Sabine, tell us a bit about yourself and your creative background.
Looking back about 50 years, drawing and painting were a constant companion for me. My mother was endlessly creative, so we always had a lot to talk about. In the late 80’s to early 90’s I studied communication design with a focus on children’s book illustration. After that, I worked for a construction company as a graphic designer for some time. That was a bit dry, I had to draw chimney systems, for example, but everything was already digital. After my maternity leave, I designed books in a publishing house for many years; that was a very inspiring and beautiful time.
Did you always know you wanted to be an illustrator?
As a young woman, I definitely wanted to do something with art, and I looked at the different educational opportunities that existed at that time. My preference for illustration only became apparent during my studies.
You have quite a distinct style. How did you develop it, and what advice would you give to budding illustrators trying to develop theirs?
That’s not so easy to answer. I would say that my current style has evolved from my love of lines, and round, flowing shapes. In addition, working digitally has opened up completely new avenues for me. I used to have another style that was more graphic and abstract, also more colourful. At the moment, I am trying to bring these two styles closer together. It’s an ongoing process, and I never know exactly where I’ll end up. For me, the creative path is what is really exciting about art, and one should be careful not to think that one has found one’s style. It is an open-ended path.
“For me, the creative path is what is really exciting about art, and one should be careful not to think that one has found one’s style. It is an open-ended path.”
How do you come up with ideas for new illustrations?
I always look to see what topics are of particular interest to me at the moment. It could be anything: books, movies, dreams, conversations with my daughter. If I can’t think of anything, I look for topics on Instagram—a challenge, a DTIYS (Draw This In Your Style)—it’s a real treasure trove.
Women are a re-occurring theme in your work. What is it about the female form that inspires you?
The female form just has more creative potential for me. I can make the shapes more extravagant: in women’s hair, you can create whole worlds or have them spill out into ocean waves.
Would you say storytelling is an important element in your work?
Yeah, I think so. For me, texts and images are closely interwoven. Creating a series of images that tell a story is a very special challenge because you have to delve deeper into the characters. But even a single illustration can tell a story for me.
Talk us through your creative process; how do you develop your ideas into final illustrations?
Mostly I choose the format first: landscape, portrait or sometimes square, but mostly it is a portrait format. I make a first rough sketch with the digital pencil. After that, I still sketch a finer version with the pencil, but it’s important that it doesn’t look too perfect. When I am satisfied, I work out the lines and shapes. At the end, I colour it.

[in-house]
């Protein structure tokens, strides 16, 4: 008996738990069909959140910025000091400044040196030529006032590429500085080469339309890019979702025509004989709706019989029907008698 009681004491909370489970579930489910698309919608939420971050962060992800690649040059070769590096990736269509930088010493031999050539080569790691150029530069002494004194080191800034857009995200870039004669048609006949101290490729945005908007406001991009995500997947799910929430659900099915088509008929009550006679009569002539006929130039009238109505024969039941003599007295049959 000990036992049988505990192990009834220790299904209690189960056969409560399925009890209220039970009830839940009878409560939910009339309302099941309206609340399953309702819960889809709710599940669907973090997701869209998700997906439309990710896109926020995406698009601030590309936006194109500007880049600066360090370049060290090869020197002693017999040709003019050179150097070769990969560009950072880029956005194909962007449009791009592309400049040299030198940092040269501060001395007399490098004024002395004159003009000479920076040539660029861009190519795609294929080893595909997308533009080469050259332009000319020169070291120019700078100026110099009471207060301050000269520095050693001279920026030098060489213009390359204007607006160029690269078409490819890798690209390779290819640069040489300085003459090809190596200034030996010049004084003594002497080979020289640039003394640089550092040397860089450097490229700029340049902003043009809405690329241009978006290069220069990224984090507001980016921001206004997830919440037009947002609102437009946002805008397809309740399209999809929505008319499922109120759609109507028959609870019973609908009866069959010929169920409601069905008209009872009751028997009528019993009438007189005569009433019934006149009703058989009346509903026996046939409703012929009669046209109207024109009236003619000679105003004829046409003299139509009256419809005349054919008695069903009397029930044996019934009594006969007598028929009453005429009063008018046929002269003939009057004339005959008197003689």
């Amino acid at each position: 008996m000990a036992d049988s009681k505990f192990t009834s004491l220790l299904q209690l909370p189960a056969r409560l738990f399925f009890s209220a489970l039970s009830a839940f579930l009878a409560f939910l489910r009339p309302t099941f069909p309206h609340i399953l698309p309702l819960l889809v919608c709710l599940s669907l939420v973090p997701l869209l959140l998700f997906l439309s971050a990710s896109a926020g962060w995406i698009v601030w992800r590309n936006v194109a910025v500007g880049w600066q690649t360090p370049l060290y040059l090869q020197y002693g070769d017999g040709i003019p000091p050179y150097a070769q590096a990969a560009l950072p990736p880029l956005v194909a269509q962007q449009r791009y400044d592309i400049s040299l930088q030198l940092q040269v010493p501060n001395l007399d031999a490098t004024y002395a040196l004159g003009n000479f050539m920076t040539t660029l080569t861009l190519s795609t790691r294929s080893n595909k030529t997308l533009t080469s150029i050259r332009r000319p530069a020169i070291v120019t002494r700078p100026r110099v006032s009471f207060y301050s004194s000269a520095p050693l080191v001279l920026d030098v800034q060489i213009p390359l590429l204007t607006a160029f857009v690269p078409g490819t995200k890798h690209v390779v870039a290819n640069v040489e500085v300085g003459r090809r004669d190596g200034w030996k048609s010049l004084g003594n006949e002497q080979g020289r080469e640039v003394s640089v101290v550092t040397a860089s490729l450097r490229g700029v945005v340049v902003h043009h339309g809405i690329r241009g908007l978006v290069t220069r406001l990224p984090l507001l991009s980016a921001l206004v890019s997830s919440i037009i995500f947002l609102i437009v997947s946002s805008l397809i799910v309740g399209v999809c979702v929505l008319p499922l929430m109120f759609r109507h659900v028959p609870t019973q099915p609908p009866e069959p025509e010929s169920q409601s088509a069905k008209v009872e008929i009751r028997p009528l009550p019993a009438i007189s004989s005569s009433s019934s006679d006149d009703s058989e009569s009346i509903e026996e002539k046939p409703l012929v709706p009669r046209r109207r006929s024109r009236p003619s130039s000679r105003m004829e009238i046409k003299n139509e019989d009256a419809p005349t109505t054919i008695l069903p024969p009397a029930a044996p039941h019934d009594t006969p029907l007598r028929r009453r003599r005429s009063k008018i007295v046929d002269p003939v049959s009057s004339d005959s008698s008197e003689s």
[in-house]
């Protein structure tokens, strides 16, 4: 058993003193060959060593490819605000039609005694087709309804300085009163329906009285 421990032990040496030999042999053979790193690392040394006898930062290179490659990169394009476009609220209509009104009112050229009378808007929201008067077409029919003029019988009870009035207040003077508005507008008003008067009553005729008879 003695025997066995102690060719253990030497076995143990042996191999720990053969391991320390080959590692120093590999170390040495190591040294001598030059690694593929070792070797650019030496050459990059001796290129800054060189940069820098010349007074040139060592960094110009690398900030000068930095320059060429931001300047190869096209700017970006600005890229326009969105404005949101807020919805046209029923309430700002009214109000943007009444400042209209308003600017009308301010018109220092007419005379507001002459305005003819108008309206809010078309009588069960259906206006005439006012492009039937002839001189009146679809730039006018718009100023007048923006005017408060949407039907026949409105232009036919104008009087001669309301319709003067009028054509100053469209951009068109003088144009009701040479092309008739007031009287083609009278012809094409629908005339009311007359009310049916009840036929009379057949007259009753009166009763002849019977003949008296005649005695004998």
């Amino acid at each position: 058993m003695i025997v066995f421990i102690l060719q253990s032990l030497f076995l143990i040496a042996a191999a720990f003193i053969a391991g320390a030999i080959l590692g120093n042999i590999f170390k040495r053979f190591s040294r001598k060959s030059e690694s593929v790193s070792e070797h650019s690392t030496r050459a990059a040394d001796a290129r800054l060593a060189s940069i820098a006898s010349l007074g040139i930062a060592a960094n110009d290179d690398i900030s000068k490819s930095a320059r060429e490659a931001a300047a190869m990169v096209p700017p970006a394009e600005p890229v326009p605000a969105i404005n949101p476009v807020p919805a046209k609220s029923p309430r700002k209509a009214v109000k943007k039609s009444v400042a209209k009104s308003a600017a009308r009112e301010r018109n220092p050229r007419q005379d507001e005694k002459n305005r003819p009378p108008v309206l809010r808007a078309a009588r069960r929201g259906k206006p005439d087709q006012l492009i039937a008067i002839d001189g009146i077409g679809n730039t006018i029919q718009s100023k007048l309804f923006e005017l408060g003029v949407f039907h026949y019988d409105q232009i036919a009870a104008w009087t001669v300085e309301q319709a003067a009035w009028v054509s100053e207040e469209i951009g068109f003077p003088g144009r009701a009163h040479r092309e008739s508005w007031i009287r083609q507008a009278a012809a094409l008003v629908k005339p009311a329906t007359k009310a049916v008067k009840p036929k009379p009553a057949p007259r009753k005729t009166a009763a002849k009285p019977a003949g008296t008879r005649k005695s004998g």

When did you start using Affinity Designer, and what are your thoughts on it? Do you have any favourite features?
I think I downloaded Affinity Designer right after the app was available for the iPad, and I was blown away from the start by all the possibilities it offered. I especially love the switching between vector and pixel persona—that’s unique. Recently, I discovered how to turn simple shapes such as clouds, stars and so on, already implemented in the program, into fantastic graphic patterns.
“I downloaded Affinity Designer right after the app was available for the iPad, and I was blown away from the start by all the possibilities it offered. I especially love the switching between vector and pixel persona—that’s unique.”
We noticed that you regularly take part in creative challenges. How do you feel this benefits your work, and how do you decide which ones to take part in?
This kind of competition is a way for me to move out of my comfort zone. Often there is a certain time pressure behind it, a bit like a deadline. This is a good way to get things done for me. I also find the contact with other participants very inspiring. With the challenges, I make sure that the topics appeal to me, such as environmental issues, fairy tales etc.
What do you feel is the biggest challenge you’ve faced as an artist?
The biggest challenge for me is actually to understand myself as an artist. For me, art is always associated with a lot of craftsmanship and the challenge is to develop that into art. This requires creativity and sometimes also the courage to create something that has its rough edges.
“For me, art is always associated with a lot of craftsmanship and the challenge is to develop that into art. This requires creativity and sometimes also the courage to create something that has its rough edges.”
Is there an illustration or project that you’re particularly proud of? Could you tell us about it?
I am still proud of my thesis, in which I created a book about dreams for children aged four and over. From the text to the illustrations, I made everything myself. Two copies were then bound in a bookbindery as a prototype, so to speak.
Are there any dream projects you would like to work on in the future?
Yes, I hope to be able to offer my illustrations as prints and postcards in the near future. I would also enjoy designing a colouring book for adults.
If you would like to see more of Sabine’s work, check out @designbykoenig on Instagram.